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I have a fully static website. All images and videos are currently delivered via aws cloudfront.

Now I am thinking of delivering the HTML via cloudfront as well. My concern is that craftCMS routing will always point to the CDN domain.

How do you preview your content without invalidating the cache? I want my clients to immediately see the changes they made without waiting for 30 minutes (cdn cache expiration).

Any ideas?

edit #1:

I am wondering if relative urls for linking between pages has any pit falls.

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That's the dream, isn't it? CDN everywhere, no database hits, etc. How "static" is your site? Unlike other CMS, the great thing about Craft is that you can store information everywhere and pull it out anywhere. That gets to be dynamic content problem nightmare unless you're very diligent about knowing what will happen, for example: "updating this page will also update content on the home page, the blog index, related white papers section, author archives, etc".

Let' say you update the title of one of your main areas that's also part of your navigation: Services becomes Products for example. Now you have to invalidate every single page.

So it can get complex quickly but if you have a very simple site, obviously, the above doesn't apply.

One way to pull this off would be to create a subdomain, like admin.whatever.com. Your admins would login to this URL. As far as Craft is concerned, it'll serve up on whatever domain you need, you just need multiple environment config.php and template trickery.

In your template files, check for the server name.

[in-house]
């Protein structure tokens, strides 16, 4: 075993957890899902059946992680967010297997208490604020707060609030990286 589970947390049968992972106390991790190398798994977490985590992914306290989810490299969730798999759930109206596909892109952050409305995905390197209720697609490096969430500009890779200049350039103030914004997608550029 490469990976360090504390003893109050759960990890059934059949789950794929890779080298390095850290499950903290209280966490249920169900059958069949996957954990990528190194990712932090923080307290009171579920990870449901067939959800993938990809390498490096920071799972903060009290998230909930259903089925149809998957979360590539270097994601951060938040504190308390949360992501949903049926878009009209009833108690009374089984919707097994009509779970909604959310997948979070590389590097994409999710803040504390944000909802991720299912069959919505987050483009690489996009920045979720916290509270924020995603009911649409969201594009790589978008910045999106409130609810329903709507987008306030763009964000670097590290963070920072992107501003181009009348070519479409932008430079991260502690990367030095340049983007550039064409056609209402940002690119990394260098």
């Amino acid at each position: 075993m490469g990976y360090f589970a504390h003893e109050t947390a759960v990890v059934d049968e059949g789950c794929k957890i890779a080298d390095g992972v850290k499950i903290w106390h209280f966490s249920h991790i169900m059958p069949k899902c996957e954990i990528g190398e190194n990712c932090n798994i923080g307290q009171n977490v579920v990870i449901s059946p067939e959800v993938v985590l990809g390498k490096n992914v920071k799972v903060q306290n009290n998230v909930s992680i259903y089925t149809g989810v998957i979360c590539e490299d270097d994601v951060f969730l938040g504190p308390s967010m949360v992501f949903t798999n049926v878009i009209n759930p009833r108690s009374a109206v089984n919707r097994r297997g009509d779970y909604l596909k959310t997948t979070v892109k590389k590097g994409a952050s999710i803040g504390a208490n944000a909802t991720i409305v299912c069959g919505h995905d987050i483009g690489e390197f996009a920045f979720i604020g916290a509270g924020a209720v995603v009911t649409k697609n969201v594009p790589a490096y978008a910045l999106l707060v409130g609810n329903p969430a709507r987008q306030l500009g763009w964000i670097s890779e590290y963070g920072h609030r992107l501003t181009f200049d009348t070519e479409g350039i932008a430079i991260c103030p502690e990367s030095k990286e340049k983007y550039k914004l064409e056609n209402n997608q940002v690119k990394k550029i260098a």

{% if craft.request.serverName is not "domain.com" %} {% reqireLogin %} {% endif %}

This will prevent non-logged in users from trying to accesses the admin pages, otherwise Craft will serve up your non-CDN on that domain to anyone who hits it (which is not something you want to have happen generally).

Unlike something like WordPress where it actually stores URLs in the database, Craft uses reference tags and builds up the URL on the fly so you generally don't have to worry about relative vs absolute URLs.

The hardest part of this is going to be the cache invalidation. Unlike static files, where you can just upload a new file with a different filename on the CDN to invalidate them, pages are much different. To make matters worse, it can take up to 10-15 minutes for that invalidation to happen on Cloudfront.

I use nginx here for static/microcaching and it works pretty well but the idea is the same. I can share some code I use to invalidate its cache but basically you want to create a plugin that listens on entries.SaveEntry and then tell CloudFront to invalidate the cache after it's saved. Something like:

public function init()
{

    parent::init();
    craft()->on('entries.saveEntry', function (Event $event) {

        $entry = $event->params['entry'];

        if ($entry->url && $entry->enabled) {            

        $url = $entry->url;

            try {

                 // do CloudFront stuff here
                if (!$response->isSuccessful()) {
                    return;
                }               




            } catch (Exception $e) {
                // something happened.                  
            }

        }
    });
}
  • Thanks for the comprehensive answer. I am wondering how the 'multiple environment config.php and template trickery' might look like – Sven Feb 8 '17 at 19:30

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